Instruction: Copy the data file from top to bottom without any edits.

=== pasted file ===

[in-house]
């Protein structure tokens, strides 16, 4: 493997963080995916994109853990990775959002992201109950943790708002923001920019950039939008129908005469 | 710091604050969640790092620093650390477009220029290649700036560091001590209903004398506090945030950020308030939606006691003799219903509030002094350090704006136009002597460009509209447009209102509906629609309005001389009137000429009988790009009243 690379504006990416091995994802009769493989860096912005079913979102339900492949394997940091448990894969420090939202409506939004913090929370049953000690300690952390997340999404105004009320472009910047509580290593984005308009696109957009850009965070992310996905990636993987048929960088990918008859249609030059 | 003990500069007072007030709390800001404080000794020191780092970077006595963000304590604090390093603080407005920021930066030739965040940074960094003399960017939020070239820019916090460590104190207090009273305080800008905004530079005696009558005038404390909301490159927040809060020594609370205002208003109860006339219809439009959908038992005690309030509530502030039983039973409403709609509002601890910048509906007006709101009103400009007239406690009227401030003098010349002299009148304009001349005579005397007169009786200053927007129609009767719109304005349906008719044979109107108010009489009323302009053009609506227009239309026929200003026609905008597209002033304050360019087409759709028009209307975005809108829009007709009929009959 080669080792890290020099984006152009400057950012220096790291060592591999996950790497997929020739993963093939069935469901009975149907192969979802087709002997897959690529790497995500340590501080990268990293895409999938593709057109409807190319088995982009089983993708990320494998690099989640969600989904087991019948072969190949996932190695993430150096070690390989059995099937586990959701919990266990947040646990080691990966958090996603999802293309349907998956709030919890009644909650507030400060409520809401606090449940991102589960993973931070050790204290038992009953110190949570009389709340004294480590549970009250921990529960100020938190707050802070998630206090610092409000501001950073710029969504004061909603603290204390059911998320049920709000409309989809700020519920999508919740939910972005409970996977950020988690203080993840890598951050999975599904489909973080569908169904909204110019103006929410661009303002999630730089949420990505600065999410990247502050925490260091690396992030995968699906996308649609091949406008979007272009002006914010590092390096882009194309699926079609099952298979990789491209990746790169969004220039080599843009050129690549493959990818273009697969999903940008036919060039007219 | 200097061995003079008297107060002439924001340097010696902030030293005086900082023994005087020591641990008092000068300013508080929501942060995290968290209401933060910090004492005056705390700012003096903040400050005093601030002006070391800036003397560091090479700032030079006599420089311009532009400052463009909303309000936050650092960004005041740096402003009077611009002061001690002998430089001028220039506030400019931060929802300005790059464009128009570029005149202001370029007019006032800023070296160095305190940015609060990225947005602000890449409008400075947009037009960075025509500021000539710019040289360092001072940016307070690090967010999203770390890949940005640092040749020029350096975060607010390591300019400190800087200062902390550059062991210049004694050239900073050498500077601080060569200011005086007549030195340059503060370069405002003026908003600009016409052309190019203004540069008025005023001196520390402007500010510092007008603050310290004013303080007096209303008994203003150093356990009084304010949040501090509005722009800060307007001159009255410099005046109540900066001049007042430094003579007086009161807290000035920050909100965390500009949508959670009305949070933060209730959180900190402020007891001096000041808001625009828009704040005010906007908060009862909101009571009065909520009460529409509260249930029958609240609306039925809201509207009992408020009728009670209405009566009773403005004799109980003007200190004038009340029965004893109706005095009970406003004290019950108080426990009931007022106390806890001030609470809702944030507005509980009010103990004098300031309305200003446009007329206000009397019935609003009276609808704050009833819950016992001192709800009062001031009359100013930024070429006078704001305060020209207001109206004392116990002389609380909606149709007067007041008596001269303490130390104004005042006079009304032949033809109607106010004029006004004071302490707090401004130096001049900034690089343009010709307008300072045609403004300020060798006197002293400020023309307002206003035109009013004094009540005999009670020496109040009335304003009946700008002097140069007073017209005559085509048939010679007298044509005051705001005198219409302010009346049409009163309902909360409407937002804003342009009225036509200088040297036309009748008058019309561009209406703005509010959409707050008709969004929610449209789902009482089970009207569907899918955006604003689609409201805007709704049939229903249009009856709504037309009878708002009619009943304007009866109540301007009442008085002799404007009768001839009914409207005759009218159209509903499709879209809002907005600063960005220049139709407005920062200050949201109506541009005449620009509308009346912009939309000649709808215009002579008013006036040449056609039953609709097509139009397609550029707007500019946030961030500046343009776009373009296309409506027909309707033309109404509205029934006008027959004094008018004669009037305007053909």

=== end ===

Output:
[in-house]
């Protein structure tokens, strides 16, 4: 493997963080995916994109853990990775959002992201109950943790708002923001920019950039939008129908005469 | 710091604050969640790092620093650390477009220029290649700036560091001590209903004398506090945030950020308030939606006691003799219903509030002094350090704006136009002597460009509209447009209102509906629609309005001389009137000429009988790009009243 690379504006990416091995994802009769493989860096912005079913979102339900492949394997940091448990894969420090939202409506939004913090929370049953000690300690952390997340999404105004009320472009910047509580290593984005308009696109957009850009965070992310996905990636993987048929960088990918008859249609030059 | 003990500069007072007030709390800001404080000794020191780092970077006595963000304590604090390093603080407005920021930066030739965040940074960094003399960017939020070239820019916090460590104190207090009273305080800008905004530079005696009558005038404390909301490159927040809060020594609370205002208003109860006339219809439009959908038992005690309030509530502030039983039973409403709609509002601890910048509906007006709101009103400009007239406690009227401030003098010349002299009148304009001349005579005397007169009786200053927007129609009767719109304005349906008719044979109107108010009489009323302009053009609506227009239309026929200003026609905008597209002033304050360019087409759709028009209307975005809108829009007709009929009959 080669080792890290020099984006152009400057950012220096790291060592591999996950790497997929020739993963093939069935469901009975149907192969979802087709002997897959690529790497995500340590501080990268990293895409999938593709057109409807190319088995982009089983993708990320494998690099989640969600989904087991019948072969190949996932190695993430150096070690390989059995099937586990959701919990266990947040646990080691990966958090996603999802293309349907998956709030919890009644909650507030400060409520809401606090449940991102589960993973931070050790204290038992009953110190949570009389709340004294480590549970009250921990529960100020938190707050802070998630206090610092409000501001950073710029969504004061909603603290204390059911998320049920709000409309989809700020519920999508919740939910972005409970996977950020988690203080993840890598951050999975599904489909973080569908169904909204110019103006929410661009303002999630730089949420990505600065999410990247502050925490260091690396992030995968699906996308649609091949406008979007272009002006914010590092390096882009194309699926079609099952298979990789491209990746790169969004220039080599843009050129690549493959990818273009697969999903940008036919060039007219 | 200097061995003079008297107060002439924001340097010696902030030293005086900082023994005087020591641990008092000068300013508080929501942060995290968290209401933060910090004492005056705390700012003096903040400050005093601030002006070391800036003397560091090479700032030079006599420089311009532009400052463009909303309000936050650092960004005041740096402003009077611009002061001690002998430089001028220039506030400019931060929802300005790059464009128009570029005149202001370029007019006032800023070296160095305190940015609060990225947005602000890449409008400075947009037009960075025509500021000539710019040289360092001072940016307070690090967010999203770390890949940005640092040749020029350096975060607010390591300019400190800087200062902390550059062991210049004694050239900073050498500077601080060569200011005086007549030195340059503060370069405002003026908003600009016409052309190019203004540069008025005023001196520390402007500010510092007008603050310290004013303080007096209303008994203003150093356990009084304010949040501090509005722009800060307007001159009255410099005046109540900066001049007042430094003579007086009161807290000035920050909100965390500009949508959670009305949070933060209730959180900190402020007891001096000041808001625009828009704040005010906007908060009862909101009571009065909520009460529409509260249930029958609240609306039925809201509207009992408020009728009670209405009566009773403005004799109980003007200190004038009340029965004893109706005095009970406003004290019950108080426990009931007022106390806890001030609470809702944030507005509980009010103990004098300031309305200003446009007329206000009397019935609003009276609808704050009833819950016992001192709800009062001031009359100013930024070429006078704001305060020209207001109206004392116990002389609380909606149709007067007041008596001269303490130390104004005042006079009304032949033809109607106010004029006004004071302490707090401004130096001049900034690089343009010709307008300072045609403004300020060798006197002293400020023309307002206003035109009013004094009540005999009670020496109040009335304003009946700008002097140069007073017209005559085509048939010679007298044509005051705001005198219409302010009346049409009163309902909360409407937002804003342009009225036509200088040297036309009748008058019309561009209406703005509010959409707050008709969004929610449209789902009482089970009207569907899918955006604003689609409201805007709704049939229903249009009856709504037309009878708002009619009943304007009866109540301007009442008085002799404007009768001839009914409207005759009218159209509903499709879209809002907005600063960005220049139709407005920062200050949201109506541009005449620009509308009346912009939309000649709808215009002579008013006036040449056609039953609709097509139009397609550029707007500019946030961030500046343009776009373009296309409506027909309707033309109404509205029934006008027959004094008018004669009037305007053909």